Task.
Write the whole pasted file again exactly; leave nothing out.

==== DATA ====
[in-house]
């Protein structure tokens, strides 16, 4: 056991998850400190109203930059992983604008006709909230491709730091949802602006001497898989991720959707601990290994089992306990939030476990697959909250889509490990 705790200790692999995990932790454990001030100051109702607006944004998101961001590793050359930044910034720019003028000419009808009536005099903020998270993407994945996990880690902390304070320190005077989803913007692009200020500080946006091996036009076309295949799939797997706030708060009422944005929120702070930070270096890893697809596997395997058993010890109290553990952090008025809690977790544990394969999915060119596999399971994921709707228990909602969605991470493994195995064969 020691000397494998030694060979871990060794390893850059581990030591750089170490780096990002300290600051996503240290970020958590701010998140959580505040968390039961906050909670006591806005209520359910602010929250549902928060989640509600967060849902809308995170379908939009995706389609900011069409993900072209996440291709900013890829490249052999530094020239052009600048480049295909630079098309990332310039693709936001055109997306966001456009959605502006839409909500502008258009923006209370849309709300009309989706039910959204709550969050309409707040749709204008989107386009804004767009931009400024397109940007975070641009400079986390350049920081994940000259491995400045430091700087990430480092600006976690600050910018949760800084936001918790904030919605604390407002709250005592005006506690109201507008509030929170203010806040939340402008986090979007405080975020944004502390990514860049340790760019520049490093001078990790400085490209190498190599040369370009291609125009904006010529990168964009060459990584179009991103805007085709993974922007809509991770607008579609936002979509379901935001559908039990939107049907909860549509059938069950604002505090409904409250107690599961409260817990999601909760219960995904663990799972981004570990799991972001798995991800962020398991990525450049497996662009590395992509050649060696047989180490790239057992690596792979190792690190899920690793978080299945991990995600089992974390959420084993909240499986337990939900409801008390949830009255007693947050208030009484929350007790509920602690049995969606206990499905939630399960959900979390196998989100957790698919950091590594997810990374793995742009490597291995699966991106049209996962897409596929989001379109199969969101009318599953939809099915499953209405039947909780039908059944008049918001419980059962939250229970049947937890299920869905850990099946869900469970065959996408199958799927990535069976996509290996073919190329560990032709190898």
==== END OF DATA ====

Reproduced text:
[in-house]
């Protein structure tokens, strides 16, 4: 056991998850400190109203930059992983604008006709909230491709730091949802602006001497898989991720959707601990290994089992306990939030476990697959909250889509490990 705790200790692999995990932790454990001030100051109702607006944004998101961001590793050359930044910034720019003028000419009808009536005099903020998270993407994945996990880690902390304070320190005077989803913007692009200020500080946006091996036009076309295949799939797997706030708060009422944005929120702070930070270096890893697809596997395997058993010890109290553990952090008025809690977790544990394969999915060119596999399971994921709707228990909602969605991470493994195995064969 020691000397494998030694060979871990060794390893850059581990030591750089170490780096990002300290600051996503240290970020958590701010998140959580505040968390039961906050909670006591806005209520359910602010929250549902928060989640509600967060849902809308995170379908939009995706389609900011069409993900072209996440291709900013890829490249052999530094020239052009600048480049295909630079098309990332310039693709936001055109997306966001456009959605502006839409909500502008258009923006209370849309709300009309989706039910959204709550969050309409707040749709204008989107386009804004767009931009400024397109940007975070641009400079986390350049920081994940000259491995400045430091700087990430480092600006976690600050910018949760800084936001918790904030919605604390407002709250005592005006506690109201507008509030929170203010806040939340402008986090979007405080975020944004502390990514860049340790760019520049490093001078990790400085490209190498190599040369370009291609125009904006010529990168964009060459990584179009991103805007085709993974922007809509991770607008579609936002979509379901935001559908039990939107049907909860549509059938069950604002505090409904409250107690599961409260817990999601909760219960995904663990799972981004570990799991972001798995991800962020398991990525450049497996662009590395992509050649060696047989180490790239057992690596792979190792690190899920690793978080299945991990995600089992974390959420084993909240499986337990939900409801008390949830009255007693947050208030009484929350007790509920602690049995969606206990499905939630399960959900979390196998989100957790698919950091590594997810990374793995742009490597291995699966991106049209996962897409596929989001379109199969969101009318599953939809099915499953209405039947909780039908059944008049918001419980059962939250229970049947937890299920869905850990099946869900469970065959996408199958799927990535069976996509290996073919190329560990032709190898």